EU Sugar Shortage a Real Concern

 Breaking News
  • Ornua Delivers Record Revenue Ornua, Ireland’s largest exporter of Irish dairy products which supplies to over 110 countries worldwide, has reported record revenue of €2.1 billion for the year ended 30 December 2017. It marks the first year of Ornua’s new five-year growth plan, ‘Ornua 2021’, which positions the business as a leading global dairy organisation that delivers results [...]...
  • Danish Crown Becomes European Market Leader in Pepperoni Toppings For Pizzas Danish Crown has acquired the Danish pepperoni giant DK-Foods to become the European market leader in pepperoni toppings for pizzas. DK-Foods will operate as a separate business unit under Danish Crown’s subsidiary Tulip Food Company and will spearhead the group’s global focus on pizza toppings. Pizza is the favourite choice of fast food in Denmark, and [...]...
  • Iceland Seafood International Acquires Oceanpath Iceland Seafood International is acquiring Oceanpath Group, the leading fresh fish company in Ireland owning the iconic Dunn’s of Dublin brand, which has been operating since 1822. The acquisition marks a significant step in Iceland Seafood International’s strategy of delivering strong organic growth combined with strategic acquisitions of first rate seafood companies into the group. Iceland [...]...
  • KHS Presents Innovative Block Systems For the Sensitive Range Yoghurt is no longer spooned out of the pot but drunk. Breakfast is no longer just eaten at the kitchen table but also on the hoof. And it should all be as healthy and sustainable as possible. This is one of the reasons why the demand for smoothies, milk and dairy products is steadily growing. [...]...
  • MOGUNTIA Establishing New Future-oriented IT Infrastructure With Infor Infor, a leading provider of industry-specific cloud applications, has announced that MOGUNTIA FOOD GROUP, a spice producer focusing on meat processing based in Basel, Switzerland, has decided to introduce Infor’s Food & Beverage suite in the cloud to consolidate its IT infrastructure. This will help enable MOGUNTIA to adhere to customary certifications more efficiently and [...]...

EU Sugar Shortage a Real Concern

EU Sugar Shortage a Real Concern
February 01
12:54 2011

Food and Drink Industry Ireland, the main trade association for the food and drink industry in Ireland, has voiced concern about the security of sugar supply in the EU. World market sugar prices reached a 30-year high in November and 2011 will be the third year that global production/consumption has been in deficit. The group says that its members are having difficulty sourcing sugar and that a larger quantity of sugar needed to be made available within the EU.

Commenting on the issue, FDII director Paul Kelly says: “Most of the sugar consumed in Ireland is produced in the EU, which still operates import tariffs. While EU sugar refiners have covered 90% of their requirement, high prices and availability problems now mean there is a shortage of supply. In Europe as a whole, there is not enough sugar to cover existing supply contracts and this is beginning to have a major impact on many Irish food and drink companies.”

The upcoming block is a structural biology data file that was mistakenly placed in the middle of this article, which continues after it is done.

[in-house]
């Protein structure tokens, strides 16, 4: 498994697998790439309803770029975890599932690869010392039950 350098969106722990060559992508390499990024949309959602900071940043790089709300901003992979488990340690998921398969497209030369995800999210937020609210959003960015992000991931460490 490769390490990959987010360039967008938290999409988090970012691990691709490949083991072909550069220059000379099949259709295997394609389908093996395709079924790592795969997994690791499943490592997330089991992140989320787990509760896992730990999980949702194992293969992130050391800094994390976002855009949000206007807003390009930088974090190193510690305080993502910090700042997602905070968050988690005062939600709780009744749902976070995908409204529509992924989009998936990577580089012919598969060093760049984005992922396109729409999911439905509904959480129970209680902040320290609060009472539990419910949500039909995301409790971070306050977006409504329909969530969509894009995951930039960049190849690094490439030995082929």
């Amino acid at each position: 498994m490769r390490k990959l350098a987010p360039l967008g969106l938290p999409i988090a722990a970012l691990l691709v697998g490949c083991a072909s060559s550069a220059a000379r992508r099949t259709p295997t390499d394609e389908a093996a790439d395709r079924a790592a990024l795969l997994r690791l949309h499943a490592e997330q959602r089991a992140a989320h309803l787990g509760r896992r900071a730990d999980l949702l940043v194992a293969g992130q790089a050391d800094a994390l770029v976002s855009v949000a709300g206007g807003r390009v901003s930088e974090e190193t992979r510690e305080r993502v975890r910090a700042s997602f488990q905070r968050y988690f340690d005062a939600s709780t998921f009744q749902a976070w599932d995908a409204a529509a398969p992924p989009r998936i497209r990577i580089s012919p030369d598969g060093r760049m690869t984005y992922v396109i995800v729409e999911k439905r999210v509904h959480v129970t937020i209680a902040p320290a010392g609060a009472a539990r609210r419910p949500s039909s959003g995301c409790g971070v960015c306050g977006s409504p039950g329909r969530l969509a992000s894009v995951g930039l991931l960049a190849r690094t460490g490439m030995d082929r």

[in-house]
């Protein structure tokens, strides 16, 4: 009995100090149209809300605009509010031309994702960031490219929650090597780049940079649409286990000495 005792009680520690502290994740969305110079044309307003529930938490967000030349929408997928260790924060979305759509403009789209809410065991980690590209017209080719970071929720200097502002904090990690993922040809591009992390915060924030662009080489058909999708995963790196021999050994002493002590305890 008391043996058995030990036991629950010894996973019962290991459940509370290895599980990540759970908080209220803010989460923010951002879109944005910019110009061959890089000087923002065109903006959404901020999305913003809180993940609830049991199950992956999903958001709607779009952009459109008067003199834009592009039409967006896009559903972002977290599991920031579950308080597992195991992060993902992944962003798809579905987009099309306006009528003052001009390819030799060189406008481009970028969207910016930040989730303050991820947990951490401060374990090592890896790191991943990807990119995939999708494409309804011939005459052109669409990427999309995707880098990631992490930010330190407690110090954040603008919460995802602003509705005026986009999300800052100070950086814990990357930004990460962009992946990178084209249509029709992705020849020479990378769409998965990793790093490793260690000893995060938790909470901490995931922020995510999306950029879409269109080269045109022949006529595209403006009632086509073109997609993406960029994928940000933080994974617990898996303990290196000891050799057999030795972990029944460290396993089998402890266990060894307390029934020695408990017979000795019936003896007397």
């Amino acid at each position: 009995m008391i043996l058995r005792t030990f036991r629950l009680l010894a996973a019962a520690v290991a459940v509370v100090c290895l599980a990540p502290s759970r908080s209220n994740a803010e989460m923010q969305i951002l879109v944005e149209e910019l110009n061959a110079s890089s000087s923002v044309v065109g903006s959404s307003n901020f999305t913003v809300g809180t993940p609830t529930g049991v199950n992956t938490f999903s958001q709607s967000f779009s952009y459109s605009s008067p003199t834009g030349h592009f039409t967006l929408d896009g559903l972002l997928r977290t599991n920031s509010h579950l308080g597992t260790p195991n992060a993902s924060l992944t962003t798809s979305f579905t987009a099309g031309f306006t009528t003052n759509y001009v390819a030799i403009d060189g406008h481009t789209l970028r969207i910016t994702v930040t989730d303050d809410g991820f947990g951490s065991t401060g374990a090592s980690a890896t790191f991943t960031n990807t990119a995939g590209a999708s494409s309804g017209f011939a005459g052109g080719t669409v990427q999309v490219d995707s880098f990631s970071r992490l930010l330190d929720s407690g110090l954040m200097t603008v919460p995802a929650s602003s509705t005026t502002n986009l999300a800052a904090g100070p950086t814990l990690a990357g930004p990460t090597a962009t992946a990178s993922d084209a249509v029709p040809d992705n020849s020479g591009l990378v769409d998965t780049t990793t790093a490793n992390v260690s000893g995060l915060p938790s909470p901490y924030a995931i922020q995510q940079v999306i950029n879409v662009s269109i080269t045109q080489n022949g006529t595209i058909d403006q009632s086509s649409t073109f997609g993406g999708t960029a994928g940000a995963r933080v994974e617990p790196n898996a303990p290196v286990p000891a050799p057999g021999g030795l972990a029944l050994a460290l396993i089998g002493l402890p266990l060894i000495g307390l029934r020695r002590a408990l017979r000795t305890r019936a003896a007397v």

He continues: “This problem has been exacerbated by recent indications from the EU that it would be issuing 350,000 tonnes of export licences for sugar. This means that a large quantity of sugar will exit the EU, which is particularly unhelpful at a time when sugar supplies are scarce. FDII has called for this sugar not to be exported and instead to be made available to EU consumers. The European Commission’s sugar management committee has postponed a decision on this matter on two occasions in recent months. This uncertainty is not helping the situation.”

When supplies are scarce, small manufacturers find it more difficult to source supplies on the markets. Currently sugar can be sourced, but Irish food companies will have to pay exceedingly high prices to import it. The situation raises fears over security and quality of supply of the commodity. While the uncertainty remains, Irish food companies will have difficulty developing future production plans and may have to stop taking new business opportunities.

Paul Kelly concludes: “The current situation is another unwelcome example of growing input price inflation for an essential ingredient in food production. It is extremely unhelpful for end-manufacturers to have basic foodstuff commodities subject to speculation and supply constraints. Volatility is here to stay and problems are unlikely to ease until at least next year’s harvest, especially as traders remain attracted to foodstuff commodities.”

About Author



Related Articles

Food & Drink Business Conference & Exhibition 2016

Upcoming Events

  • March 21, 2018World Olive Oil Exhibition
  • March 28, 2018FOOD INDUSTRY
  • April 4, 2018The leading event for the snack and food-on-the-go market
  • April 5, 2018Slow food The forum for good taste
AEC v1.0.4

find food jobs

The Magazine

F&D Business Preferred Suppliers

New Subscriber

Subscribe Here